Guest Author - Chris Curtis
Labor Day is celebrated in the United States on the first Monday of September each year. It is a holiday to celebrate the labor of the working man and was conceived by America's Labor Unions in 1882. The first Labor Day holiday was celebrated on Tuesday, September 5, 1882, in New York City. It unofficially marks the end of the summer as the last long weekend for friends and family to gather together for summer picnics. Traditionally the children in the United States returned to school after the summer break the day after Labor Day.
The efforts of labor have been celebrated in song throughout the world. Here are some fine labor tunes in folk music traditions.
I Don't Want Your Millions, Mister (written by Jim Garland – 1930s)
The most recognizable version of this song was originally recorded by the Almanac Singers in1941. The song memorialized the loss of jobs during the "Great Depression" and it might be said that it is as poignant today in the deep recession of 2008 and beyond.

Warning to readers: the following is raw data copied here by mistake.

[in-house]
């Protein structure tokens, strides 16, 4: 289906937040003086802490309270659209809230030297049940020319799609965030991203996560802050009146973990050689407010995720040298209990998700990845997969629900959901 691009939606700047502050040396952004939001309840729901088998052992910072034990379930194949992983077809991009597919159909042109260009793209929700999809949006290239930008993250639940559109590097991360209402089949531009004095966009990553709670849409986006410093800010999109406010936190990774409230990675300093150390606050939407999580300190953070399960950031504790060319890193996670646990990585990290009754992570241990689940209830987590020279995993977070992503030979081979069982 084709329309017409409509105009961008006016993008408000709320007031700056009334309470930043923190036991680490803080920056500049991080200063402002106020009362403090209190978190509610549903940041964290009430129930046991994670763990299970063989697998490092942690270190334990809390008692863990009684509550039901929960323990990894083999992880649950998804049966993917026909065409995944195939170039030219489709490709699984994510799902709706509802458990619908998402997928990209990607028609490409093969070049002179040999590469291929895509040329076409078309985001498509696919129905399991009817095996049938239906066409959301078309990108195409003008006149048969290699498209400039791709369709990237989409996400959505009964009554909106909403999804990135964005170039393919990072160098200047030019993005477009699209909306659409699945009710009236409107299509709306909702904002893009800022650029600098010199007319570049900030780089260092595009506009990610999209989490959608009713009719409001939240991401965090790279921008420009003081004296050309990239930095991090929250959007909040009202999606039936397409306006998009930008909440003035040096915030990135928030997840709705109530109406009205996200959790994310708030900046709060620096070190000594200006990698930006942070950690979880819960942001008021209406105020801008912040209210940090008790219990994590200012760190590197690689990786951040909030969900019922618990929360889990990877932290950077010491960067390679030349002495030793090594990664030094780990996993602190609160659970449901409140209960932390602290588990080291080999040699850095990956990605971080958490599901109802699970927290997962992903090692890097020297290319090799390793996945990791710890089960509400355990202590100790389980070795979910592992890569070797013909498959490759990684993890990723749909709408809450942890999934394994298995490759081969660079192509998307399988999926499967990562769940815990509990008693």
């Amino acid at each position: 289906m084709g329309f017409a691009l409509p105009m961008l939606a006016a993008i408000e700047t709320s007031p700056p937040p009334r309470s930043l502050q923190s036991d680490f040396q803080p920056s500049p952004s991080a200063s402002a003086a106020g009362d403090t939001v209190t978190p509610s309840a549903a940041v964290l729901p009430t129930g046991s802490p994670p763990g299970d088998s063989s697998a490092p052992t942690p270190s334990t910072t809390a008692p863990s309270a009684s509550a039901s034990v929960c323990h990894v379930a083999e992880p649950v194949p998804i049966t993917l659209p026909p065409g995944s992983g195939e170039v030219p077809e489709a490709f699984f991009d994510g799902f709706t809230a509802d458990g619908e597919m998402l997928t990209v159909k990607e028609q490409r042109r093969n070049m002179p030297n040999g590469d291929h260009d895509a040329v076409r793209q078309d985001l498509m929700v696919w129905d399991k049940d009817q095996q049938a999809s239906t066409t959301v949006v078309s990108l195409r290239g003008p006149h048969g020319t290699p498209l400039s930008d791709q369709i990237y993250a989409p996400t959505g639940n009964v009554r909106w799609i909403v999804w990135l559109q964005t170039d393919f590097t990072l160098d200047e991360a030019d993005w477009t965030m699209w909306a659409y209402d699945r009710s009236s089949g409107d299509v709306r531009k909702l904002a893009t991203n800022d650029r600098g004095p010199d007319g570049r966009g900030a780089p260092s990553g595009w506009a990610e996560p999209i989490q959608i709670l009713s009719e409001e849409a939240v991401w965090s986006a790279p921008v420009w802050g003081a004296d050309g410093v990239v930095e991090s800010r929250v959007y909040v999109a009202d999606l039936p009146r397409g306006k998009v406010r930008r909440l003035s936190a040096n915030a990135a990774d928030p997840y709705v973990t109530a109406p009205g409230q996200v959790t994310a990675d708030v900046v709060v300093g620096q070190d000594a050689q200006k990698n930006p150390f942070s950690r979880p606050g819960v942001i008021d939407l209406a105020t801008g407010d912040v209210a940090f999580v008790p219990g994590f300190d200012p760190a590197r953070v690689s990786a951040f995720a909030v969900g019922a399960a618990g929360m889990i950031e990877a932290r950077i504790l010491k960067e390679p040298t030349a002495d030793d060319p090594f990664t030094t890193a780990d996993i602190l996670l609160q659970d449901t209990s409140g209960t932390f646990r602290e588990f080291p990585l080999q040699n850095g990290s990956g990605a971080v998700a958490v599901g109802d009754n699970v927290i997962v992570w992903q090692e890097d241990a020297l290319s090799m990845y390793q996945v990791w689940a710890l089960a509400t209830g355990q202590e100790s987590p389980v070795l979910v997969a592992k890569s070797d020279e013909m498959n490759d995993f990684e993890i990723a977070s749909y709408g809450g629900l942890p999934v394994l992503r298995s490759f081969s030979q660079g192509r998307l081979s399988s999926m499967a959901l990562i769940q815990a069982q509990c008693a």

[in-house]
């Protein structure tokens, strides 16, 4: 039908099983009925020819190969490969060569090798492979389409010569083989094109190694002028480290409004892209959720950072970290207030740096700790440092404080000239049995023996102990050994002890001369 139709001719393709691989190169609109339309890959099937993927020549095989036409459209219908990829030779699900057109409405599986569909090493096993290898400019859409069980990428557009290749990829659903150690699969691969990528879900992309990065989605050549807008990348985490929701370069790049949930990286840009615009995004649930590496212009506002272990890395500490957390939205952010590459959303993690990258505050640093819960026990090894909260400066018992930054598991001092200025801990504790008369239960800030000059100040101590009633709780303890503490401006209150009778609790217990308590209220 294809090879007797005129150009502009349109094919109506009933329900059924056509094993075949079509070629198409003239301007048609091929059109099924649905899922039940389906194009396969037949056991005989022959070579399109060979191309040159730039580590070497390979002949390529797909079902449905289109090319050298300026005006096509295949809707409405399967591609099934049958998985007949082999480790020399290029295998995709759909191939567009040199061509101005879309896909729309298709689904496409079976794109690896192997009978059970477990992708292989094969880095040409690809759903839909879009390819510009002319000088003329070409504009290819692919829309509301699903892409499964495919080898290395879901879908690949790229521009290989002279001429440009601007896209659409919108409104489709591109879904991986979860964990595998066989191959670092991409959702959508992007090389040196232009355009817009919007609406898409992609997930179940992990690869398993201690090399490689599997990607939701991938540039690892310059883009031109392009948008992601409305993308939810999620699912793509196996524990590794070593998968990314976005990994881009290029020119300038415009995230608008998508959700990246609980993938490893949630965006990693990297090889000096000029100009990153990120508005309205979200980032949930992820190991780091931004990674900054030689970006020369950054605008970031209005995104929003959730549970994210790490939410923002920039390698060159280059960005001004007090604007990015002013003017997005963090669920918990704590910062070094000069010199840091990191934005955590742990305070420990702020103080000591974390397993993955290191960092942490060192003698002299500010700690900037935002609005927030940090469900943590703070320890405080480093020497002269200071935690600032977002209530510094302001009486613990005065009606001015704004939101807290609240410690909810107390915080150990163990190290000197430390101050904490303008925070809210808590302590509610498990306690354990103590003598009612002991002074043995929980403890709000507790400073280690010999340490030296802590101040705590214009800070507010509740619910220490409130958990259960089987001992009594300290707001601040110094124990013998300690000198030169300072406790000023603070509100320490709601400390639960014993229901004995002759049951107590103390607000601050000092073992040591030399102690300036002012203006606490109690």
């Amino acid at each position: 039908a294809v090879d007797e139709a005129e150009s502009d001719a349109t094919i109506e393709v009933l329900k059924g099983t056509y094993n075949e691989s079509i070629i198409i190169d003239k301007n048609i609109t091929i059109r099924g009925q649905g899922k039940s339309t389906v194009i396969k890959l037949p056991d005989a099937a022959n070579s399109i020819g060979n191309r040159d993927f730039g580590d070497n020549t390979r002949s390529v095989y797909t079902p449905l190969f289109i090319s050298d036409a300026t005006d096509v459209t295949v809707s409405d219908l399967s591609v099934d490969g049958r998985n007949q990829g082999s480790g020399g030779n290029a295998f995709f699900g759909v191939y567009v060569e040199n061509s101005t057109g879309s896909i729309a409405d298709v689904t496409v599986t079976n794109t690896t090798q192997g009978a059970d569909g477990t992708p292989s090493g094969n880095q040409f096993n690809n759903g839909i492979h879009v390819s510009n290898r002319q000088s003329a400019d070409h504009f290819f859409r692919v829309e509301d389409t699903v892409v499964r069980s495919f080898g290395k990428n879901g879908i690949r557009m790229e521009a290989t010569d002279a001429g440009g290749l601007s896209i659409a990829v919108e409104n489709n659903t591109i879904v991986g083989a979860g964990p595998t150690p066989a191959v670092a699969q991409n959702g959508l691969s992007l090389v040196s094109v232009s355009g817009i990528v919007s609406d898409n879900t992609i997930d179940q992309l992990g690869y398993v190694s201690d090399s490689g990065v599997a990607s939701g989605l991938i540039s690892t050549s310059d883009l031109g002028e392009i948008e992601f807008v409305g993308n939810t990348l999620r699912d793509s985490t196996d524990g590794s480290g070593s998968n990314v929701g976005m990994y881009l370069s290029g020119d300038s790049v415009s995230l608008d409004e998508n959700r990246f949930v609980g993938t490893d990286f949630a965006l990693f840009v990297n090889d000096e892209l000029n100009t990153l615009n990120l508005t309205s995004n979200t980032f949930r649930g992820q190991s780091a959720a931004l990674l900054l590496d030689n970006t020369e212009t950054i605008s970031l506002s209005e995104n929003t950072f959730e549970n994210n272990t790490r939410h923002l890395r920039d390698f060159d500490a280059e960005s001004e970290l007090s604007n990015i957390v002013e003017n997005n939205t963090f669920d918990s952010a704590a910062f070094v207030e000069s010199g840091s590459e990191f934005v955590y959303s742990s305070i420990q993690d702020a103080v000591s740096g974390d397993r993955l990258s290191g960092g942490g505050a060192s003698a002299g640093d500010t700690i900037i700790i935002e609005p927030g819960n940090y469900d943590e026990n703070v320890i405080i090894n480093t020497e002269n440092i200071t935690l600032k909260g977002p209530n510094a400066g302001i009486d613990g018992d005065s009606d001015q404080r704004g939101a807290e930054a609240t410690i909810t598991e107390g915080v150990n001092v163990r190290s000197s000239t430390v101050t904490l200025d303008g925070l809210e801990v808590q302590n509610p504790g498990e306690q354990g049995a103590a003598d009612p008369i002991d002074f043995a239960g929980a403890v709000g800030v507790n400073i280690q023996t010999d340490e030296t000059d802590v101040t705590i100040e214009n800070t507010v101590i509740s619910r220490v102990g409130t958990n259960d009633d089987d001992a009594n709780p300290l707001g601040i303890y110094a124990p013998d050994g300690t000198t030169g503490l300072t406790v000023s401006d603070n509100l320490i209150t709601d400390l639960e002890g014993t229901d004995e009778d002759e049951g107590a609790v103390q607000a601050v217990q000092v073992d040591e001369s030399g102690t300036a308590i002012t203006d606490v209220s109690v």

Pete Seeger (at the age of 89) with Grandson Tao Rodriguez Seeger.
One More Dollar Gillian Welch and David Rawlings
This one is a modern day song of labor with a traditional feel as is the style of Gillian Welch and David Rawlings. The song speaks of a young person leaving home to find work in the orchards but longing to return home. His wages are sent home to support the family with the hope that "one more dollar" earned will be enough to take him back home.
Babies In the Mill Dorsey Dixon (written in the 1960s)
Before the US Labor laws were developed and we became an industrialized nation, young children were forced to work in the mills for pennies. Most grew up uneducated and many were abused on the job for minor infractions. In true Folk Music tradition, this song, written by Dorsey Dixon, chronicles the historical feel of those times.
Babies in the Mill
Lowell Factory Girls David Rovics
Like the children of the mills, woman also lived a very brutal factory life in the early stages of our industrial history. Many never lived to see their 30th birthdays due to the harsh conditions under which they worked. David Rovics wrote this folk tune to memorialize the woman's fate in the days of the textile mills of New England.
Lowell Factory Girls
When a Fellow is Out of the Job (written by Grant Rogers)
Grant Rogers hails from the Catskills area of New York which was hit hard by joblessness during the depression years. This song is considered a classic from this era but again hits home in current times. It speaks of the feelings of uselessness when a man is out of work. Thematically it conveys the message that the lack of a job robs a man of all of the joys in life.